Heat Four was all about Hungary and Poland going neck-and-neck at the head of the field. Hungary’s Peter Galambos had the better race pedigree, but Poland’s  Artur Mikolajczewski was not letting that worry him and coming through the third 500m, Mikolajczewski found the lead. Galambos couldn’t hold the pace and dropped back. At 36 stroke per minute, Mikolajczewski crossed the line in first in a blitzing time of 6:49. The semis and final in this boat class are going to be amazing.  

Qualifiers: SLO, SVK, NOR1, POL 

Men’s Pair (M2-) – Heats

Two heats made up this boat class with the top two boats getting to go directly to the final on Sunday. In Heat One France’s Onfroy brothers led the way. The Onfroy’s finished second at last month’s European Rowing Championships. Using a high stroke rate the French stayed in front with Dirk Uittenbogaard and Bo Wullings of the Netherlands following in second. Argentina was in striking distance but France managed to stay in front with a 40 stroke rate finish. Argentina went to 40 as well and made it a photo finish with the Dutch. Argentina had missed out on qualifying by less than half a second.

The Czechs were the fastest away in Heat Two before Serbia’s Milos Vasic and Nenad Bedik got into the lead Vasic and Bedik were second at the European Rowing Championships and they finished first with the fastest qualifying time. The Czech crew of Jakub Podrazil and Lukas Helesic were second.

Qualifiers: FRA1, NED, SRB, CZE1

Men’s Double Sculls (M2x) – Heats

The 13 boats in this race were divided into three heats with the top three boats getting to go through to the semifinals. In Heat One France had an early lead and stayed there just ahead of Germany One through the first half of the race. Then Germany One of Ruben Steinhardt and Henrik Runge got out in front. France chased hard but there was also Poland and Bulgaria right on the pace. Four boats charged for the finish line. Poland’s Dominik Czaja and Adam Wicenciak got there first with France half a second back and Bulgaria just 0.08 back again.

All eyes were on the Olympic medallists, Olaf Tufte and Kjetil Borch of Norway in Heat Two. This is Borch’s first race of the season as he comes back from injury. Rating 34 through the body of the race Tufte and Borch remained ahead of Argentina’s Rodrigo Murillo and Cristian Rosso of Argentina. Looking calm and composed, Tufte and Borch crossed the finish line first.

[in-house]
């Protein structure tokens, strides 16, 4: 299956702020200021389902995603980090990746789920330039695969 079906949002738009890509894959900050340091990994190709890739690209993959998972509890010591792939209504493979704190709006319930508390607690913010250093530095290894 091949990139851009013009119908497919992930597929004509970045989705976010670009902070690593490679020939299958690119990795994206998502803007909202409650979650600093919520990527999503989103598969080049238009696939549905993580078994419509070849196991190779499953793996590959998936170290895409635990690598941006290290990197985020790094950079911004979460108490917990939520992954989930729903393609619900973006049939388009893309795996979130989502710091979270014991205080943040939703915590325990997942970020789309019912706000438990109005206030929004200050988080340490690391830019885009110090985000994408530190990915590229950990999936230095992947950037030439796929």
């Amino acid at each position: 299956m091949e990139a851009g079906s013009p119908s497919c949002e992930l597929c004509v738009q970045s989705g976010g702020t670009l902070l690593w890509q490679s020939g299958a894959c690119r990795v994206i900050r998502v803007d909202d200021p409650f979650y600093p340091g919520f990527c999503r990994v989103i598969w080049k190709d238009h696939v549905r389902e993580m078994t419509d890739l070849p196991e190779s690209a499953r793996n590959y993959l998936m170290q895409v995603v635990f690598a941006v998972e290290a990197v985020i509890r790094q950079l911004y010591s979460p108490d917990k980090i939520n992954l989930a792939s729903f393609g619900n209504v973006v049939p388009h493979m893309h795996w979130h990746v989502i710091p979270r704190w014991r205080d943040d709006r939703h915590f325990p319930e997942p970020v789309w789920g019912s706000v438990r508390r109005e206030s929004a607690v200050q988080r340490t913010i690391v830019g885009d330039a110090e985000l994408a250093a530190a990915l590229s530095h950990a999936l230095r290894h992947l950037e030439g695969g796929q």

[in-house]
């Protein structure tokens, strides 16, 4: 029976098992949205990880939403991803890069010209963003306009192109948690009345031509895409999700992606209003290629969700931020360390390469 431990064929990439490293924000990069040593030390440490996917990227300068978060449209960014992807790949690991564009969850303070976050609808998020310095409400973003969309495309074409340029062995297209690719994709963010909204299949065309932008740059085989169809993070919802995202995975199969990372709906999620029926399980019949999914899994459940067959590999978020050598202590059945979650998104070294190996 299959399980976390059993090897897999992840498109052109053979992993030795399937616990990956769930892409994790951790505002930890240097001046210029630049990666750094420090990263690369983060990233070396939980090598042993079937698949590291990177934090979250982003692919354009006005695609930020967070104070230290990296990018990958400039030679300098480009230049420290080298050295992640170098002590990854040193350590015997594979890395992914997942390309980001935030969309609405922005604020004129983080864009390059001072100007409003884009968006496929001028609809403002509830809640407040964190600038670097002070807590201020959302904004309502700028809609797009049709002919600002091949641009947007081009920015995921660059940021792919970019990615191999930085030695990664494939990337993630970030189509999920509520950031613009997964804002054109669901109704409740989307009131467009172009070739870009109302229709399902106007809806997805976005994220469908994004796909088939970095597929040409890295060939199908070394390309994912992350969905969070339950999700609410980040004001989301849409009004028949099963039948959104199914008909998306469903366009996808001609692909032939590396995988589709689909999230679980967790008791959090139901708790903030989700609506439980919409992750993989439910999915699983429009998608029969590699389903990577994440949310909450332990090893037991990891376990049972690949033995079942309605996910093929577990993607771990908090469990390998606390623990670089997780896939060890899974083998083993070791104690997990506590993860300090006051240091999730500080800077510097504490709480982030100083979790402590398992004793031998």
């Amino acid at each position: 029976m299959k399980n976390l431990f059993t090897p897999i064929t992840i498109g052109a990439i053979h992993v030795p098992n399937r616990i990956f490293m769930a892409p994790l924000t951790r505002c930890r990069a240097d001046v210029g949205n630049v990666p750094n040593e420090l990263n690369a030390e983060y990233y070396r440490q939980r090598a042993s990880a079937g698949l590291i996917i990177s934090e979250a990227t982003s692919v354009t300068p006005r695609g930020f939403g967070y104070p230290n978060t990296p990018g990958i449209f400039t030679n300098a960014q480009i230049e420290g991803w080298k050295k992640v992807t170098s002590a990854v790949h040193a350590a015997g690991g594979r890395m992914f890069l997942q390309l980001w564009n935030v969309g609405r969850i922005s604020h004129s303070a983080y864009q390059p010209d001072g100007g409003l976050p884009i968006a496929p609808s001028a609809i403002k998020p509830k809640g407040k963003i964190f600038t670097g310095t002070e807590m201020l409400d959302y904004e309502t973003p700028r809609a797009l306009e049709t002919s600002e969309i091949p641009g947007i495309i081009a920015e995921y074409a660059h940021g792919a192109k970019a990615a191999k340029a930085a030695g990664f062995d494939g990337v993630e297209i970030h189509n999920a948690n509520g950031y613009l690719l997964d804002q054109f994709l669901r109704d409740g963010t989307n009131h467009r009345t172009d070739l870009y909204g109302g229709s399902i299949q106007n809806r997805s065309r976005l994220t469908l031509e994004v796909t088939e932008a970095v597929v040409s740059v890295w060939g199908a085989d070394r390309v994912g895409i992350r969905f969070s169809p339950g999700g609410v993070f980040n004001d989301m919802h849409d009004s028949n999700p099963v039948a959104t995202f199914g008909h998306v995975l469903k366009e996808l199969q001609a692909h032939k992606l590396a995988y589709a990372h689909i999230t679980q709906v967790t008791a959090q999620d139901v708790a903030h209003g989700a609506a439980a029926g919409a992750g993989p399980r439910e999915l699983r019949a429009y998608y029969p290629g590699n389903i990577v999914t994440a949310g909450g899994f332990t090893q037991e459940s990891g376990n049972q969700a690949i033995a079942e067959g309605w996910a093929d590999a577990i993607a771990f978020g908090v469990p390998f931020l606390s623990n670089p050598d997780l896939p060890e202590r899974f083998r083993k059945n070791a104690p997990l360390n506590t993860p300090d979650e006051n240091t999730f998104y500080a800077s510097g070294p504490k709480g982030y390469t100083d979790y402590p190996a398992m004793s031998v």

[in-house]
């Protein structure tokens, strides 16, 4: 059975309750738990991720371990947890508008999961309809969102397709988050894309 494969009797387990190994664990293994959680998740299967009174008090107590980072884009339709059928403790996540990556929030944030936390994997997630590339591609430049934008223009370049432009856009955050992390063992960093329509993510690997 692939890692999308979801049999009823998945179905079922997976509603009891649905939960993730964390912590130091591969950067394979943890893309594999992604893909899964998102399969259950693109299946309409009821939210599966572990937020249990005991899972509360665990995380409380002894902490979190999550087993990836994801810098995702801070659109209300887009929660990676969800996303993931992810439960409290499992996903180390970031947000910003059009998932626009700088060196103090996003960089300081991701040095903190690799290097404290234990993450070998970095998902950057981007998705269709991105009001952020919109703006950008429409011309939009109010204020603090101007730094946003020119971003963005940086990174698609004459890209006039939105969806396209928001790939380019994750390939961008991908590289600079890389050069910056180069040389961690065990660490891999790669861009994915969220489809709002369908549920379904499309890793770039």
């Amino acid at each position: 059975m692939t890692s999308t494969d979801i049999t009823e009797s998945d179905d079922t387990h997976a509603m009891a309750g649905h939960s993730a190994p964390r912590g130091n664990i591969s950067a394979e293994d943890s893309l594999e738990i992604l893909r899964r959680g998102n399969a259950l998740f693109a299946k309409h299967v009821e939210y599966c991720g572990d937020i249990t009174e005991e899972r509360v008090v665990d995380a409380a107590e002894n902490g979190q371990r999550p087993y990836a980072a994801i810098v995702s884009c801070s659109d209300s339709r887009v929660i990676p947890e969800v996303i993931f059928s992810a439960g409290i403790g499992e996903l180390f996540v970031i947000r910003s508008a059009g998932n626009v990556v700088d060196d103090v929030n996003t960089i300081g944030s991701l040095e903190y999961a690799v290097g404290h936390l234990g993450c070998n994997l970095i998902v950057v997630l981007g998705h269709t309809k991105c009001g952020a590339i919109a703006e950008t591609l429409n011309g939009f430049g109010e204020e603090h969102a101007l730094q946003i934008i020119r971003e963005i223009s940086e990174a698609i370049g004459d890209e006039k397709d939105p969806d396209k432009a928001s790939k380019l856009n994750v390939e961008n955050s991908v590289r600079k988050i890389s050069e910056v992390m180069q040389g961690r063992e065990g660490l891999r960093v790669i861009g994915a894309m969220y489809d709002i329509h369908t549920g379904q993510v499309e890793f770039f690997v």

Heat Three opened with Petr Melichar and Matyas Klang of the Czech Republic in the lead. All four of the boats in this heat were new combinations compared to 2016. John Storey and Christopher Harris of New Zealand then picked up their pace going through the second 500 and by the half way point they had grabbed the lead. Going through the third 500, Storey and Harris had a stroke rate of 38 and they improved their lead over the Czech’s. Australia’s Luke Letcher and David Watts then pulled into second, but they were well down on New Zealand who crossed the line first without having to change their 38 stroke rate pace.  The New Zealanders had the fastest qualifying time.

Qualifiers: POL, FRA, BUL, NOR, ARG, NED2, NZL, AUS, CZE

Women’s Single Sculls (W1x) – Heats

Always a popular boat class, this race had three heats with the top two boats in each heat getting to go directly to Saturday’s semifinals. In Heat One American Meghan O’Leary had a very fast start. O’Leary raced in the double at the Rio Olympics. Then Jingli Duan of China One got out in front. Duan was third at the Rio Olympics in the single and this is her first international race since that final. Duan kept her boat ahead of O’Leary who was staying ahead of her USA One counterpart – Lauren Schmetterling.  With every stroke Duan built her lead as Diana Dymchenko of Ukraine pushed through into second with Schmetterling hot on her heels. Schmetterling took gold at the Olympics in the women’s eight. Duan and Dymchenko were the qualifiers.

The European Champion, Victoria Thornley of Great Britain led Heat Two. Thornley medalled in the double at the Rio Olympics and has done a successful swap to the single. Ireland’s Sanita Puspure then pushed through into second. Puspure missed the European Champs due to an eye infection and is back looking strong. The Hannah Osborne of New Zealand did a third 500m push and got ahead of Puspure. The water was now quite bobbly with Osborne and Puspure now going neck-and-neck to the line. Thorney finished first with Osborne in second by just 0.31 of a second.